A 81-year-old woman plowed her car through the front window of Jambo Café on Cerrillos Road during the lunch hour Thursday, forcing customers to dive out of the vehicle’s path and causing extensive damage to the popular restaurant. Four people were taken to the hospital, but none of the injuries appeared to be life-threatening.
Only debris from broken tables stopped the tires of the silver Subaru Forester from driving deeper into the restaurant, witnesses said. The driver kept her foot pressed on the gas pedal until she was removed from the car by the restaurant’s manager. The car came to a stop 25 feet into the cafe, where more than 30 people had been dining.
Police believe the woman, whose name was not immediately released, confused the gas pedal with the brake.
“The crash appears to be an accident,” Santa Fe police spokesman Greg Gurulé said in a statement. “But Santa Fe Police continue to talk with witnesses as they investigate the crash.”
A similar crash occurred in 2006 when a woman crashed into a Santa Fe medical clinic, killing three people.
Margaret Gutierrez, 52, a saleswoman at the Cato Fashions clothing store next door to Jambo, had tears streaming from her eyes as she watched at least 20 police officers and firefighters at the crash scene
Gutierrez said she was in the parking lot helping a customer when the woman driving the Subaru pulled into a handicapped-accessible parking space in front of Jambo, ramming forcefully into the sign post in front of the space.
“But then she floors it into reverse,” Gutierrez said, pointing to where the Subaru hit two parked cars, roughly 50 feet away — one of which had twisted diagonally out of its parking space from the impact. Then the woman returned the car to drive, Gutierrez said, accelerating through the restaurant’s front window and careering into dining tables.
Witnesses said the car flew in an arc through the air as it rammed into the building. Some described the car as appearing to back up and ram forward multiple times.
“We are screaming at her,” Gutierrez said. “I said, ‘Oh, God. All those people inside.’ It was scary.”
One diner was projected several feet through the room, witnesses said. Three diners were taken to Christus St. Vincent Regional Medical Center and appeared to suffer from broken legs and a back injury. The driver was also taken to the hospital for observation, according to police.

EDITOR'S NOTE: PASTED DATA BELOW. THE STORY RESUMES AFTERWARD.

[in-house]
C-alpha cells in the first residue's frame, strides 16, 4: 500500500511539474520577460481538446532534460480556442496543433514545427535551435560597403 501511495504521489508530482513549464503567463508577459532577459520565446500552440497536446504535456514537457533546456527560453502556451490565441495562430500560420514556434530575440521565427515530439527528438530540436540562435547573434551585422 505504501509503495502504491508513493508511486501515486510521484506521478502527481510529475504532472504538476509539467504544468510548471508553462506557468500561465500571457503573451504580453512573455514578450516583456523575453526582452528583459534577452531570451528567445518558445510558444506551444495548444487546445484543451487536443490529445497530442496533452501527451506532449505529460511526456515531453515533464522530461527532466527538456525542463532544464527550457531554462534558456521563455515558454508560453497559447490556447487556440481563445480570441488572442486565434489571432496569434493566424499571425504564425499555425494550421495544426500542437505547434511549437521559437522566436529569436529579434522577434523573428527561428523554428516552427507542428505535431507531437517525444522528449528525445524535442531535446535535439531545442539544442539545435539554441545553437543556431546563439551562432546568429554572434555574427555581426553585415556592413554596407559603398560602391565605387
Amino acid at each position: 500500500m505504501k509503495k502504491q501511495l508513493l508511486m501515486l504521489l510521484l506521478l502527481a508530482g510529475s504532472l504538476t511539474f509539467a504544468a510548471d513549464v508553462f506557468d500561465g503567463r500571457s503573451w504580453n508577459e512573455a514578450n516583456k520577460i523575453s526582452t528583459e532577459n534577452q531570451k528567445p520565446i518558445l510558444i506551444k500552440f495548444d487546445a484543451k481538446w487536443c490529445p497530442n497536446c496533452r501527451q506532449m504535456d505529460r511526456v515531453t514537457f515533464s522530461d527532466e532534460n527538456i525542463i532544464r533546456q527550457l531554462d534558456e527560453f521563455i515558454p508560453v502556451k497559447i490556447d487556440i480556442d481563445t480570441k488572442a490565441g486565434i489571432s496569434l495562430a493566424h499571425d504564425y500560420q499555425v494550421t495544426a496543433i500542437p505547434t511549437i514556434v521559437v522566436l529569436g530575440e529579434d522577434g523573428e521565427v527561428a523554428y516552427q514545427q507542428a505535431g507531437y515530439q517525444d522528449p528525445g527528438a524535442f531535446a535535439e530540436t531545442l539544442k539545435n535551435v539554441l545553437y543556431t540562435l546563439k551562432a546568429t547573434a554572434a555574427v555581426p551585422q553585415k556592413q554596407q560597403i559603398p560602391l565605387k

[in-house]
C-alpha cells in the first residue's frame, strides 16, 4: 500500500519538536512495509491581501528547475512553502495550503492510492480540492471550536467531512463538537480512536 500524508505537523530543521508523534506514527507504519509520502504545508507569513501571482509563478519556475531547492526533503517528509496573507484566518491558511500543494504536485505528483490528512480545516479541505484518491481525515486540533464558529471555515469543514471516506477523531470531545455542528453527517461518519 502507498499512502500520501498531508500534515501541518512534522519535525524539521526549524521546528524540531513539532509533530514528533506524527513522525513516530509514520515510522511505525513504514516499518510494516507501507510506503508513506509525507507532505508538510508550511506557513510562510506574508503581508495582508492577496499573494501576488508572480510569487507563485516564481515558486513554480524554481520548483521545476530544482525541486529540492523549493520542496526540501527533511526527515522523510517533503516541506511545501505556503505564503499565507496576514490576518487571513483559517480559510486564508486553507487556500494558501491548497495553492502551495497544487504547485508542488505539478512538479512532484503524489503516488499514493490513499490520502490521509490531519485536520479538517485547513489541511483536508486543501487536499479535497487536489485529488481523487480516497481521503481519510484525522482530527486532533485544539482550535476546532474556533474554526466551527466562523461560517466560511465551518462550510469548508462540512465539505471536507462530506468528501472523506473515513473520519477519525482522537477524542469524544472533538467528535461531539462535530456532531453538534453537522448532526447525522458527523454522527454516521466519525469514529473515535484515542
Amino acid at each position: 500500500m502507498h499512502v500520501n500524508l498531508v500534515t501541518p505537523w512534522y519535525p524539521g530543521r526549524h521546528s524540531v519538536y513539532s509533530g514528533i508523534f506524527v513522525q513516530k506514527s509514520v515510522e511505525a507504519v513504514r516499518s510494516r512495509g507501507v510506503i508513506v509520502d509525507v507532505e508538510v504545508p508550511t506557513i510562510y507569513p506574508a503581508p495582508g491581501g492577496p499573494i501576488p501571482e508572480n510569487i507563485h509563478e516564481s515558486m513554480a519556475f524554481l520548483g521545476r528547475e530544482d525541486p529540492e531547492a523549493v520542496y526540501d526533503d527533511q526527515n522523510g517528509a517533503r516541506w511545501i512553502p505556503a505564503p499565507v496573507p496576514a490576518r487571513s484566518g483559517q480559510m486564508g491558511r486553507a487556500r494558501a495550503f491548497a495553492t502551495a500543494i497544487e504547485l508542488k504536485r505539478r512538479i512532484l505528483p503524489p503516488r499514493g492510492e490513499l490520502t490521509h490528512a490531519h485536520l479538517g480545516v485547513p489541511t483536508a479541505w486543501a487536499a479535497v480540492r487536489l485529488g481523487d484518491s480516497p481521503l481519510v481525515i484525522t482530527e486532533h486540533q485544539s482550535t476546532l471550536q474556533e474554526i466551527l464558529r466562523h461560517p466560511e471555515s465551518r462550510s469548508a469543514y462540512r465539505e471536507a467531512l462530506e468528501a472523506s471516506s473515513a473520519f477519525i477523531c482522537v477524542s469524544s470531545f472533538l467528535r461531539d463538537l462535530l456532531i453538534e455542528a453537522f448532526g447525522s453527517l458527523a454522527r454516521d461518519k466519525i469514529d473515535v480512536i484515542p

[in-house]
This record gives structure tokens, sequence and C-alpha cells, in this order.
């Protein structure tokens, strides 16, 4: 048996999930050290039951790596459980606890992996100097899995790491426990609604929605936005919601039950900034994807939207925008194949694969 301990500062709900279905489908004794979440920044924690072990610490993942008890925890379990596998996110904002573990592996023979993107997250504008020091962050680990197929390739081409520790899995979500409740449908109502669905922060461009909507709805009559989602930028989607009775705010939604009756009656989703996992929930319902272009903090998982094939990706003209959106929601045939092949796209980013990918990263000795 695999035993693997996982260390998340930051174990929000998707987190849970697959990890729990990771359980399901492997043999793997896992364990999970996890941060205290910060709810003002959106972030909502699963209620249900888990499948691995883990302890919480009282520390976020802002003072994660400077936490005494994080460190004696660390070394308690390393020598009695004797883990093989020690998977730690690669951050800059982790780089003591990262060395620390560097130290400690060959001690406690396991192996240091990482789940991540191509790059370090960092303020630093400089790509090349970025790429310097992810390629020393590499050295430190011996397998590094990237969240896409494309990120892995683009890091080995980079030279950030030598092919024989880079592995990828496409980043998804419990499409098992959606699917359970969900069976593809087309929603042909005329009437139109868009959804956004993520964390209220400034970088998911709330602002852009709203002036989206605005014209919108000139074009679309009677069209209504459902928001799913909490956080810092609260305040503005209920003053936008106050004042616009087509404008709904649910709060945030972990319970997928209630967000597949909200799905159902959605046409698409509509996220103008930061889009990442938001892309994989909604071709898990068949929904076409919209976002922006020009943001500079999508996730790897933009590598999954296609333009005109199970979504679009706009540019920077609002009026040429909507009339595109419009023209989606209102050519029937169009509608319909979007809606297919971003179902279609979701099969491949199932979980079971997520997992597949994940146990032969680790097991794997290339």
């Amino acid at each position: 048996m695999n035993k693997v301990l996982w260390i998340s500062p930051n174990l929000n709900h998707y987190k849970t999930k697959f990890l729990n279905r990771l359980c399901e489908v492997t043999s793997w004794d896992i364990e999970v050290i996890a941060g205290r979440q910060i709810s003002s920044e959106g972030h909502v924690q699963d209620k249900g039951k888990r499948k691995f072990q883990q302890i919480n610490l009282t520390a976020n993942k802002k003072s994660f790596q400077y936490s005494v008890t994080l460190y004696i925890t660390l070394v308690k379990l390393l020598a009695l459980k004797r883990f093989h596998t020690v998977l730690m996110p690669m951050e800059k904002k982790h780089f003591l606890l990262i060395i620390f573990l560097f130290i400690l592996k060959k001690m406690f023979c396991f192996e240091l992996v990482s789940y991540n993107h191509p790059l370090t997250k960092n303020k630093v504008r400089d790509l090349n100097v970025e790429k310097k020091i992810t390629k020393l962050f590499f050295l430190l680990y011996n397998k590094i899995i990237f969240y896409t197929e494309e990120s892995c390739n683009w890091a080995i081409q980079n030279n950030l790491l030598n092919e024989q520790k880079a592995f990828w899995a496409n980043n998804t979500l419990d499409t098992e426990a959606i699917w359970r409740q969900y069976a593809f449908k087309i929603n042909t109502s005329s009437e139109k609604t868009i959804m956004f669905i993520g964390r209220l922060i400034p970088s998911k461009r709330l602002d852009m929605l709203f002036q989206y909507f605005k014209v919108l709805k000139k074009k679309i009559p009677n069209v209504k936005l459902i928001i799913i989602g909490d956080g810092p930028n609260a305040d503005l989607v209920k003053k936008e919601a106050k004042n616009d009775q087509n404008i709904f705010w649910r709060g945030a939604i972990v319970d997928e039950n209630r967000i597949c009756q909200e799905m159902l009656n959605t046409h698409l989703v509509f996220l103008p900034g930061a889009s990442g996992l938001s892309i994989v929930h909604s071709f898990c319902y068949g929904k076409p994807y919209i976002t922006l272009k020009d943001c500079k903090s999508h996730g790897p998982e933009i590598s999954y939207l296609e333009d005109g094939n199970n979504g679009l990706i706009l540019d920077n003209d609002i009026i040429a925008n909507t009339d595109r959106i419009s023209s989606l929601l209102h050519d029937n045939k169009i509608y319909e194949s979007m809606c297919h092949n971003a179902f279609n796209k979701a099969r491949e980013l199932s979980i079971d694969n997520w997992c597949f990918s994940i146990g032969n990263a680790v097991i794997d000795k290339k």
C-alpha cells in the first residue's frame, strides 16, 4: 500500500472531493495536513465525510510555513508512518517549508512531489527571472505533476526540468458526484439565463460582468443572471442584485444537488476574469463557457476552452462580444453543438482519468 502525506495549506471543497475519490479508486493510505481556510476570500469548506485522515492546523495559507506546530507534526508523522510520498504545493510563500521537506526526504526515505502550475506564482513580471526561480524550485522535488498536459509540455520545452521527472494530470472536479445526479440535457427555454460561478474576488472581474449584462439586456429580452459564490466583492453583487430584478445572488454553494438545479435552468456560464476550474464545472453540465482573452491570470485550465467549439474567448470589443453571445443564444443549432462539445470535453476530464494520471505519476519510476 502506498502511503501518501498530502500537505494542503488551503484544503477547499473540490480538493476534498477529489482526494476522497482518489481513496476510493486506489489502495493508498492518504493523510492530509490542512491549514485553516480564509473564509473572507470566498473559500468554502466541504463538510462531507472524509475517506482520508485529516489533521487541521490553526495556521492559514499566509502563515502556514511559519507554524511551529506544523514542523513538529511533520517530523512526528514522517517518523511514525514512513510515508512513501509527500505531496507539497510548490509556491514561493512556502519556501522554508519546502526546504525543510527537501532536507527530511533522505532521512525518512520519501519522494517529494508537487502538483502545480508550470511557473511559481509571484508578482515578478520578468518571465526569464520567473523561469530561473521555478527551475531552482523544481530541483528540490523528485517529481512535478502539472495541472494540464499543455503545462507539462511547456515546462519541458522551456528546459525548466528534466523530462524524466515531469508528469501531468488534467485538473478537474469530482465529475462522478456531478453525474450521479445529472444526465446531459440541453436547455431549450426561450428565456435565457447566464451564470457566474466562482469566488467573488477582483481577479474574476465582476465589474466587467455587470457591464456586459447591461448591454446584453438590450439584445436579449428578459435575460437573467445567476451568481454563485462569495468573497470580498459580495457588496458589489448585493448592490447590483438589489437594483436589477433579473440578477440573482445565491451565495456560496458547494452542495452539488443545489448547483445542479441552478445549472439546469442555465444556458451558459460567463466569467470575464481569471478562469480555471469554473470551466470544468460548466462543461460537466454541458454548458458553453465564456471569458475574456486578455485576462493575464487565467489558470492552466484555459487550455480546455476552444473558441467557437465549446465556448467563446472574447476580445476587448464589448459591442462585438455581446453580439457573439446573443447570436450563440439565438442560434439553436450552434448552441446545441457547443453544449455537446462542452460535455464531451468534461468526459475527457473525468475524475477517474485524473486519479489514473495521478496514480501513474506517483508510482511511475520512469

Swaleh Obo, a manager and co-owner at Jambo, was in the kitchen when the incident occurred. He said he first thought something had exploded in the kitchen but entered the dining room to see people screaming and running.
“I see the woman still pushing the accelerator and I had to grab her and pull her out” of the car, he said.
Obo said the woman didn’t speak to him afterward. “She was just quiet,” he said.
Manuel Munoz, a 21-year-old server, said he stopped in his tracks as the car plowed passed him inside the restaurant. He described the driver as calm and not panicked when removed from the vehicle and questioned by police.
“All of the employees are safe; nobody got injured,” Obo said, watching as the Subaru was removed from the restaurant by a tow truck.
No one was sitting at the tables by the window when the crash occurred, Obo said. “It’s crazy. God is great. … “It could have been a couple dead.”
The front end of the Subaru was crushed, with the headlights smashed, the gas tank exposed and deep gashes in the doors. Floral decorations from the restaurant were lodged in the windshield.
The dim restaurant was littered with glass. Part of the ceiling and a wall dividing the restaurant’s two rooms had been torn away. An African tapestry was ripped from one wall. Chairs lay scattered and misshapen. Splintered gold lanterns and decorations with dangling hearts, left over from Valentine’s Day, swayed in a breeze let in from where the glass storefront had been.
Patricia Alexandre said her granddaughterSariana Davila, 18, was walking past the door of Jambo with her headphones on when the car crashed into the restaurant.
“My granddaughter was five steps from the car when she crashed,” Alexandre said. She “came home and was crying and crying and crying. It was awful for her. The only thing she said is she [the driver] was calm.
Jim Torrence, who was in Santa Fe on business from Arizona, said he was picking up lunch at Jambo and jumped out of the way as the car smashed into the counter and into the spot where he had been standing. He described the car as driving at “full speed.”
“It’s my lucky day,” Torrence said.
As the ambulances and police cars shut off their blinking emergency lights and left the scene, the smell of gas and burnt rubber lingered.
On Facebook on Thursday afternoon, Jambo said it would have its food truck in front of the restaurant Friday, saying, “We are family. We are resilient and we will thrive.”